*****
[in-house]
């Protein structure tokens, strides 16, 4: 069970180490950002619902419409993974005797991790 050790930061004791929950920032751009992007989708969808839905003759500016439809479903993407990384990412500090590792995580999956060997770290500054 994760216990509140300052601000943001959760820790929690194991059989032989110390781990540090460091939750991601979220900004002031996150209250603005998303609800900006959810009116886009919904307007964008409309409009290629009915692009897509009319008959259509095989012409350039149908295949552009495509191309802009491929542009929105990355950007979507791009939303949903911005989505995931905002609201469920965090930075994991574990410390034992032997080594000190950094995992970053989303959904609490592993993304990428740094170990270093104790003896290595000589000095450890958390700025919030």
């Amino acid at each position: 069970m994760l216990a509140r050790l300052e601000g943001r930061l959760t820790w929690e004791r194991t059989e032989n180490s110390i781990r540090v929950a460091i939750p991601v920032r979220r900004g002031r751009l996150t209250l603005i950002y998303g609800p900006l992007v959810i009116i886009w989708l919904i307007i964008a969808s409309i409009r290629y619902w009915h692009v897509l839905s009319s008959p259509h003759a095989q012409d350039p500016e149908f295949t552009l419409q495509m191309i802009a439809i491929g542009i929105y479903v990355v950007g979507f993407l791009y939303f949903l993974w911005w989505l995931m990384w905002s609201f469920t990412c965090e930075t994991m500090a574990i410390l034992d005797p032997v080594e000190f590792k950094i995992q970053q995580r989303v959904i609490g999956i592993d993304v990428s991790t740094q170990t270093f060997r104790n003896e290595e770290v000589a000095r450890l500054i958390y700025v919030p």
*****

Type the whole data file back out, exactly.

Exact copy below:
[in-house]
């Protein structure tokens, strides 16, 4: 069970180490950002619902419409993974005797991790 050790930061004791929950920032751009992007989708969808839905003759500016439809479903993407990384990412500090590792995580999956060997770290500054 994760216990509140300052601000943001959760820790929690194991059989032989110390781990540090460091939750991601979220900004002031996150209250603005998303609800900006959810009116886009919904307007964008409309409009290629009915692009897509009319008959259509095989012409350039149908295949552009495509191309802009491929542009929105990355950007979507791009939303949903911005989505995931905002609201469920965090930075994991574990410390034992032997080594000190950094995992970053989303959904609490592993993304990428740094170990270093104790003896290595000589000095450890958390700025919030």
């Amino acid at each position: 069970m994760l216990a509140r050790l300052e601000g943001r930061l959760t820790w929690e004791r194991t059989e032989n180490s110390i781990r540090v929950a460091i939750p991601v920032r979220r900004g002031r751009l996150t209250l603005i950002y998303g609800p900006l992007v959810i009116i886009w989708l919904i307007i964008a969808s409309i409009r290629y619902w009915h692009v897509l839905s009319s008959p259509h003759a095989q012409d350039p500016e149908f295949t552009l419409q495509m191309i802009a439809i491929g542009i929105y479903v990355v950007g979507f993407l791009y939303f949903l993974w911005w989505l995931m990384w905002s609201f469920t990412c965090e930075t994991m500090a574990i410390l034992d005797p032997v080594e000190f590792k950094i995992q970053q995580r989303v959904i609490g999956i592993d993304v990428s991790t740094q170990t270093f060997r104790n003896e290595e770290v000589a000095r450890l500054i958390y700025v919030p």